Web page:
About five years ago I took advantage of a free 6 month trial subscription to the Wall Street Journal. I have no interest in a paper copy, but I do value access to articles behind their pay wall. And I still have that access.
That’s because I suspend paper delivery of my subscription. You can do that for two months at a time. When they aren’t delivering the paper they aren’t decrementing the remaining days on your subscription you still have full access to website content.
Many people are more interested in the miles offered for trial subscriptions, and take advantage of various shopping portal signup offers. Right now for instance Frequent Miler points to a $1 offer for a two month Journal trial that earns 1000 American AAdvantage miles.
This offer should be around through Monday, October 15. The $1 isn’t refundable and you cannot cancel for at least 45 days — but as I say if you value website access you won’t want to. At the end of the trial they’d start charging you for a monthly subscription but why let yourself get there?
I’m not a daily Journal reader. There are myriad papers I’ll read a few articles a month from, largely linked via Google News which I check many times each day. I would be happy to support good journalism. The New York Times can sell enough subscriptions on its own to survive. However I wouldn’t mind paying a modest fee for the occasional article from smaller outlets.
- I hate recurring charges. I don’t want to build up expenses and I don’t want to track them.
- It’s not worth subscribing for just a few articles a month.
- The transaction costs to buy a single article are too high.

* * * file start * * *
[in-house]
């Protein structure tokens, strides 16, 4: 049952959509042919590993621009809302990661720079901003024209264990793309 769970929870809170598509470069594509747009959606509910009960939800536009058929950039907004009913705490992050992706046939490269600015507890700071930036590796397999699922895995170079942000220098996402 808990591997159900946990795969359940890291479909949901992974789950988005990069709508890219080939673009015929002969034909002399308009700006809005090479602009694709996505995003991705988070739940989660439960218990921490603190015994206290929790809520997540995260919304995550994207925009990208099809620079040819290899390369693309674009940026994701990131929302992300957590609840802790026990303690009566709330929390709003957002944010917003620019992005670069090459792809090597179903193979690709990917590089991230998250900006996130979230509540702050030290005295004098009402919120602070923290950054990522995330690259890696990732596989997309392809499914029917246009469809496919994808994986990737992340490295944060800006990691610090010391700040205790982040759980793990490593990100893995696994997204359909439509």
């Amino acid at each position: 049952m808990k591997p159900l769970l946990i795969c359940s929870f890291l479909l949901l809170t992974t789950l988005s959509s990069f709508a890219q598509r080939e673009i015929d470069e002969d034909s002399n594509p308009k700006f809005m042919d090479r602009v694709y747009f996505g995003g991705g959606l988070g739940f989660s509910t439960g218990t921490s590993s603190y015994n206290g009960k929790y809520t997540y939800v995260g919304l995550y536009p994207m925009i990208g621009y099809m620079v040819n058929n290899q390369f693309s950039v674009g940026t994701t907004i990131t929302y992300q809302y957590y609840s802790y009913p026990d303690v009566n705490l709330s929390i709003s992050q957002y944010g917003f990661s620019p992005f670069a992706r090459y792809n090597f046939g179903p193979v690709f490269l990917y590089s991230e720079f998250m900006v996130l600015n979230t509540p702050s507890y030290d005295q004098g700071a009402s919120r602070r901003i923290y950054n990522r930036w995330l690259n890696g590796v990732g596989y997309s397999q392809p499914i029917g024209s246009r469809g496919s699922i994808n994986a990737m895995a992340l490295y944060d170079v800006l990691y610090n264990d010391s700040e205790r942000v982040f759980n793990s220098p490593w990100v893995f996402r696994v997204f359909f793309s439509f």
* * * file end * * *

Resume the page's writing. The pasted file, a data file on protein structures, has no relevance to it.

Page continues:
I suspect there are a lot of people like me who would pay for content if the transaction costs were lower, if it wasn’t so much of a pain. I come across local stories all the time I’d like to read but that are behind a pay wall. Local papers should be able to sell more effectively to the broader world.
Cable companies bundle channels effectively, but newspapers haven’t figured that out.
- Maybe you value CNN at $100 per year and ESPN at $10 per year.
- And your neighbor values ESPN at $100 per year and CNN at $10.
- If the cable company sold each channel for $99, they’d earn $99 from each of you and you’d each get one channel.
- But by selling a bundle of CNN and ESPN for $109, the cable company gets $10 more dollars from each of you and you each get two channels.
Someone needs to figure out a way of bundling access to newspapers in a single subscription with single sign on. Until then I’ll keep taking great mileage signup offers and accessing content free even though I’d be willing to pay. Whomever does figure this out should do very well for themselves and could potentially save journalism at the same time.